Mother's Depression Linked to Child's Shorter Height

iStockphoto/Thinsktock(BALTIMORE) -- Mothers who report having symptoms of depression in the first year after giving birth may be likely to have shorter children, according to a study published Monday in the journal Pediatrics.

Researchers from Johns Hopkins School of Public Health in Baltimore, Md., looked at height data for more than 6,500 children during pre-school and kindergarten. They found that kids around age four with mothers who reported having mild or moderate depression during their child's infancy were more than 40 percent more likely to have children with short stature compared to mothers who did not report depressive symptoms.

The study suggests that a link between the mother's depression and the child's height persists several years after the mother's reported depression, according to Pamela Surkan, an assistant professor of public health at Johns Hopkins Bloomberg School of Public Health and lead author of the study.

However, for some kids the stunted growth didn't last. The short stature only persisted through age 5 in those with moderate depression, according to the study.

While the study does not indicate when the symptoms of depression began for the women or for how long the symptoms persisted, it's likely that in order for the depression to have affected the child, the mother may have been depressed for months, according to Dr. Kenneth Robbins, clinical professor of psychiatry at the University of Wisconsin School of Medicine, who was not associated with the study.

While the study did not mention what may have caused the link between postpartum depression and stunted growth, Robbins listed a few theories. One reason may be that some children may also be depressed, which can affect the endocrine system and could disrupt the growth hormone, he said.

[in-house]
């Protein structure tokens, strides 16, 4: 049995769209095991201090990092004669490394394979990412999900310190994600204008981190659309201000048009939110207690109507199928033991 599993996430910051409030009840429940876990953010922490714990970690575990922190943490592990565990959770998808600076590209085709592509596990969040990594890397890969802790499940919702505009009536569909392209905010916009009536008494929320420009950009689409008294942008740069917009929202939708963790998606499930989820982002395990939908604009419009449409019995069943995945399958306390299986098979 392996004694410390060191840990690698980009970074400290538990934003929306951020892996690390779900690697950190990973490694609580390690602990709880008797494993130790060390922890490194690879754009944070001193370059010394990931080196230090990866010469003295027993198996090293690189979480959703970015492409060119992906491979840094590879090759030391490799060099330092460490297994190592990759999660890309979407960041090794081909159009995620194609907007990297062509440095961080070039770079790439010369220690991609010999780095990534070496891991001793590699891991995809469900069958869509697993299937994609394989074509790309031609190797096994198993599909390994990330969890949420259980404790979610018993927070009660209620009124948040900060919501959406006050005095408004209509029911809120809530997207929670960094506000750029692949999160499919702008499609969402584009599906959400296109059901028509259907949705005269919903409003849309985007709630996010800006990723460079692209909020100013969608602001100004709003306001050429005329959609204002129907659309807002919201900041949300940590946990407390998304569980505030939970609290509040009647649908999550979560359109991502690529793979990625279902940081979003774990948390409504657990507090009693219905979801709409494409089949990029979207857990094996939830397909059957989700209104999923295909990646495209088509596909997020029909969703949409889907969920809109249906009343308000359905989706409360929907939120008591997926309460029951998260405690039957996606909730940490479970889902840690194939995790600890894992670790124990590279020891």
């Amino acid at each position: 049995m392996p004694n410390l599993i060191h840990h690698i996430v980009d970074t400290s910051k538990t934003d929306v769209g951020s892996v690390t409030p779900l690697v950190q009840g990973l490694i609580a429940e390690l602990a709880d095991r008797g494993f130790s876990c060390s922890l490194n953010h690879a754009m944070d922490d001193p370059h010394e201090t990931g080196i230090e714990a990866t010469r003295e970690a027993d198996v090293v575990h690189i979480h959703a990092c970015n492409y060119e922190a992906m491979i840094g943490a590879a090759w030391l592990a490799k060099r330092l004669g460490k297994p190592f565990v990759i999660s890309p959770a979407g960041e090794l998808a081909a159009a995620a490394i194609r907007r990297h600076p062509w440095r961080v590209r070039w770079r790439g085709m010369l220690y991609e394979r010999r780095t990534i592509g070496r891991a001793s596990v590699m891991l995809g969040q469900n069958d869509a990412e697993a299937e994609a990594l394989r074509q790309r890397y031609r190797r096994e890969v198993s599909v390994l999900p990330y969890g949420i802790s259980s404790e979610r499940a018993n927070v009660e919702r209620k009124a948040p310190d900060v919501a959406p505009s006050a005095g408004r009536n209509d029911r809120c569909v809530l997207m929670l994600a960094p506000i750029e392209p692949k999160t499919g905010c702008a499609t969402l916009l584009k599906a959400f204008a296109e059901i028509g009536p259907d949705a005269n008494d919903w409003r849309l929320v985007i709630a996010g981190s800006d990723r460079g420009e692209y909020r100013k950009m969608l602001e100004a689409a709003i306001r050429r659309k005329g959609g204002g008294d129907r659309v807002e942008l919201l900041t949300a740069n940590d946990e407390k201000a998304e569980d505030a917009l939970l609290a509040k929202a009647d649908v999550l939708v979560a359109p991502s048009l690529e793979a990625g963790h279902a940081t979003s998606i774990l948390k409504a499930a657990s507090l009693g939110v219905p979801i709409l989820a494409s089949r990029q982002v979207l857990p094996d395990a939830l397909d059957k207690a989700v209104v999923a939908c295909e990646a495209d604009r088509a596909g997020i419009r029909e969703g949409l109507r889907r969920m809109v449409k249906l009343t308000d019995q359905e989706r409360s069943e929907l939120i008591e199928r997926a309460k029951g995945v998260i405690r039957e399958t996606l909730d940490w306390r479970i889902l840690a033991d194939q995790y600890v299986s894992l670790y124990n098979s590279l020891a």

The study did not confirm that the women were clinically diagnosed with postpartum depression. However, Surkan said it's likely that the numbers may be similar for children whose mothers had a clinical diagnosis.

"There's already very good reasons that mothers who are depressed should seek treatment," said Surkan. "This is one more additional piece of evidence confirming that this is important."

The study also did not track whether the children of even moderately depressed mothers eventually catch up in height after age five.

Nearly 1 out of every 5 mothers in the U.S. has postpartum depression, according to the U.S. Centers for Disease Control and Prevention.

Previous studies suggest that postpartum depression is associated with poor fetal growth, language and cognitive delays, and behavioral problems in children, as well as difficulty in mother-child bonding.

"These children already start with a great disadvantage," said Robbins. "What we're seeing is that there's not simply a psychological effect, there's also a physical effect involved here."

Prevention, early detection, and treatment of a mother's depressive symptoms during the first year after giving birth may also prevent delayed growth as well as other developmental and behavioral problems in children, according to Dr. Deanna Robb, director of the parenting program at Beaumont Hospitals in Royal Oak, Mich.